Saturday, January 17, 2015




By: Kinsey Janke NHL.com


Winnipeg Jets prospect Connor Hellebuyck has logged a lot of miles on his road to professional hockey.

A native of the Detroit suburb of Commerce, Mich., Hellebuyck played a year of junior hockey in Odessa, Texas, then set up camp on the goal line at the University of Massachusetts Lowell.

“I always wanted to go to college,” Hellebuyck said. “[UMass Lowell] were the first people to come down to Odessa and see me. After I talked to their goalie coach, Cam Ellsworth, he kind of sold the school really well to me. I thought it was a perfect fit. If there was anywhere I would choose, I would choose there.”

Though Hellebuyck spent only two seasons on campus, his 53 games in a River Hawks uniform were the stuff of legend. He amassed a 38-12-2 record, and his 1.60 goals-against average, .946 save percentage and 12 shutouts all rank first all-time in school history.

Hellebuyck’s freshman year in 2012-13 concluded with Hockey East Goaltender of the Year among other honors, and as a sophomore he was the inaugural winner of the Mike Richter Award, given to the most outstanding goaltender across NCAA Division I hockey.

With that level of success, it’s hard not to be cognizant of your own play, but the 21-year-old was quick to credit his teammates.

“We did have a really good team there. Not only were we playing against some of the best players in the country, we were some of them,” Hellebuyck said. “We had two Hockey East championships, and I think we really put the name on the map there.”

He signed with the Jets and turned pro last April, and his journey now has him playing in the easternmost city in North America for Winnipeg’s American Hockey League affiliate, the St. John’s IceCaps. Picked in the fifth round (No. 130) in 2012, Hellebuyck watched the draft from his couch.

“I talked to a couple teams, but you never really know. No one told me for sure that they were going to draft me, but just having conversations with [teams] I thought there was a chance,” he recalled. “I was sitting on the couch, watching the draft, and saw my name pop up, and I just had the biggest smile on my face. It’s an unbelievable feeling.”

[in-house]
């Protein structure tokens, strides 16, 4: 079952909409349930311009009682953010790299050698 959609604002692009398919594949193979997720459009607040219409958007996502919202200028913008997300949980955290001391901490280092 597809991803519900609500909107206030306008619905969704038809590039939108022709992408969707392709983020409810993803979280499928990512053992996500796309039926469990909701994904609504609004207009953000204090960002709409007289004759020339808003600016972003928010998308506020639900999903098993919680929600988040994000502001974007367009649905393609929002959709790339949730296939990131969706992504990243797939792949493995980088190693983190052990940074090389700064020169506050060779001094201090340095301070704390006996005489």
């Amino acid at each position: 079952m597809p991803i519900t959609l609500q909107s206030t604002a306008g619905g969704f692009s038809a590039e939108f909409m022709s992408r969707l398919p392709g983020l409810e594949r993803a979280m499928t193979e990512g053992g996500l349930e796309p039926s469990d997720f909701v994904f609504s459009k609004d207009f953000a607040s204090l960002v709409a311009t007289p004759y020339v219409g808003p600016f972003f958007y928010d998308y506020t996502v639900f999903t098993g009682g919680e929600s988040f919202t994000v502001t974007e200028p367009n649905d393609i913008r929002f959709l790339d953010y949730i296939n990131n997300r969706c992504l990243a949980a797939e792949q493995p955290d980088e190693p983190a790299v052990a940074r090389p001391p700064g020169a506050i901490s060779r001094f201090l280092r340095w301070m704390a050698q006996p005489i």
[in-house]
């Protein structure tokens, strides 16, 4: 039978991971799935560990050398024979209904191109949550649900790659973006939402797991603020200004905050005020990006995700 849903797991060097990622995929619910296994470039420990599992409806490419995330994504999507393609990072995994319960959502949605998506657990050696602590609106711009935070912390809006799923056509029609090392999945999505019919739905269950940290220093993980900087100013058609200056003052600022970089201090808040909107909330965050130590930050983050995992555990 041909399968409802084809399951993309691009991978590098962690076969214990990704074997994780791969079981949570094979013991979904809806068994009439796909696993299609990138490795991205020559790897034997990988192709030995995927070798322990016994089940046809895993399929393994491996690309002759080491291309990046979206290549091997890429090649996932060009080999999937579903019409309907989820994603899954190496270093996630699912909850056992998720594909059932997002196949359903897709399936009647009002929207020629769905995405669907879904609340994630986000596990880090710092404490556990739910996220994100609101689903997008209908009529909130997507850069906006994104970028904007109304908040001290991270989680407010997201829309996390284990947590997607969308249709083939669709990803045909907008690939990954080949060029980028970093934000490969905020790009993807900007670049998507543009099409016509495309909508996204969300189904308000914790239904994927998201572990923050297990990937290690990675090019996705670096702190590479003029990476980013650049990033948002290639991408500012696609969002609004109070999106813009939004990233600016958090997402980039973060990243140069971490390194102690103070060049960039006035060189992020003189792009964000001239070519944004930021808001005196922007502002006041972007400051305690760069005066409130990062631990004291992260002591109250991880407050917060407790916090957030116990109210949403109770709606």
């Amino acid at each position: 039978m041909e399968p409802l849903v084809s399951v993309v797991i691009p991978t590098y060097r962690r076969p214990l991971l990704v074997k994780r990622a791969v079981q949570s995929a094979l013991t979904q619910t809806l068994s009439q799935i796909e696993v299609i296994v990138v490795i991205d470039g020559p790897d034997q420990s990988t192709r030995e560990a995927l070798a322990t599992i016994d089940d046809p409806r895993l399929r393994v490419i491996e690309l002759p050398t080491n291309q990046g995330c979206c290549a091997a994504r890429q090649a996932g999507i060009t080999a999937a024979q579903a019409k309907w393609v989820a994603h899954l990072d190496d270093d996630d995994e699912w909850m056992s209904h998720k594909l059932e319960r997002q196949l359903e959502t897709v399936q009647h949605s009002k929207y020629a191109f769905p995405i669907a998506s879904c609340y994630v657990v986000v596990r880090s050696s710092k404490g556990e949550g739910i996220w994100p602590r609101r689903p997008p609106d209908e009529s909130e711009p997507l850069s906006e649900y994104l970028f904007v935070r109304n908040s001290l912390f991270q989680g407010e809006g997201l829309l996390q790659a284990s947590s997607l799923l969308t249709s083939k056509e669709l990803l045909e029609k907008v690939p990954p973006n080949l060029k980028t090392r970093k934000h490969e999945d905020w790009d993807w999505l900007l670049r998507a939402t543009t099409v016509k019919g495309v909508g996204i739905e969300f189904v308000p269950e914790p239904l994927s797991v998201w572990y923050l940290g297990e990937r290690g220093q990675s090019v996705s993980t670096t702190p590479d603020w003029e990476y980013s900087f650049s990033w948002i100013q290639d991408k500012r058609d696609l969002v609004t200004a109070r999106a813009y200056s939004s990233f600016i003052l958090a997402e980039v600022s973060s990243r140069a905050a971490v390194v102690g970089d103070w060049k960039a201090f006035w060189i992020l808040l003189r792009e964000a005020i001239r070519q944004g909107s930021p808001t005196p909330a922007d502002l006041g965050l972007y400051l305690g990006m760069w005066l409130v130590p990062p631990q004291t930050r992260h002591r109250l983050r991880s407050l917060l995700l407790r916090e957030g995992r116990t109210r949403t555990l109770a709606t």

His first pro season with the IceCaps hasn’t disappointed. Hellebuyck is tied for fourth among all goalies in wins (16), and his .926 save percentage is third among league rookies. On top of that, Hellebuyck ranks second in the AHL in minutes played and has faced more shots than any other goalie in the league, and has been a true bright spot in a difficult season for the reigning Eastern Conference champions.

“With the lower amount of games in college, there’s always a concern to see if they can carry the workload. But we haven’t seen that,” said IceCaps head coach Keith McCambridge. “We see a guy that has been our number one guy, that has been running with it and hasn’t shown any signs of fatigue. That’s been a real strong point that we’ve been very aware of but haven’t seen any red flags pop up.”

Though it is still months from conclusion, Hellebuyck’s rookie season in the AHL is shaping up to go as smoothly as his rookie season in college. He was selected as the IceCaps’ only representative for the 2015 AHL All-Star Classic, set for Jan. 25-26 in Utica, N.Y.

“Coach called me in his office and I wasn’t really expecting any of that to be said. But then he told me that I was going to make the All-Star Game,” Hellebuyck said. “I really couldn’t believe it.”

McCambridge’s experience behind the bench as an All-Star coach – he worked the 2012 AHL event – has proved beneficial once again. Since Hellebuyck’s only knowledge of All-Star events comes from watching the NHL All-Star Game on television, McCambridge was able to explain what exactly would happen once Hellebuyck arrives in Utica next weekend.

Also helping Hellebuyck along the way has been teammate Peter Budaj, a veteran of 296 National Hockey League games. The veteran’s presence on and off the ice has been integral to a young goaltender finding a way to maintain his game while also adjusting to the mental and physical parts of professional hockey.

“A lot of guys aren’t always as nice, and they’re just kind of there for the job, but Budaj is the nicest guy I know,” Hellebuyck said. “The fact that he’s kind of taken me under his wing is something I can only thank him so much for.”

Hellebuyck is just four months shy of his 22nd birthday, and if his first half-season in the AHL is any indication, the future is only going to glow brighter.

“The potential on where he could eventually go is what jumps off the page to me. He’s a big goaltender, his numbers are strong,” McCambridge said. “When I look at Connor, his game is in a good place now, but where can it get to is the real exciting part of Connor Hellebuyck.”



Photo Credit: Jeff Parsons



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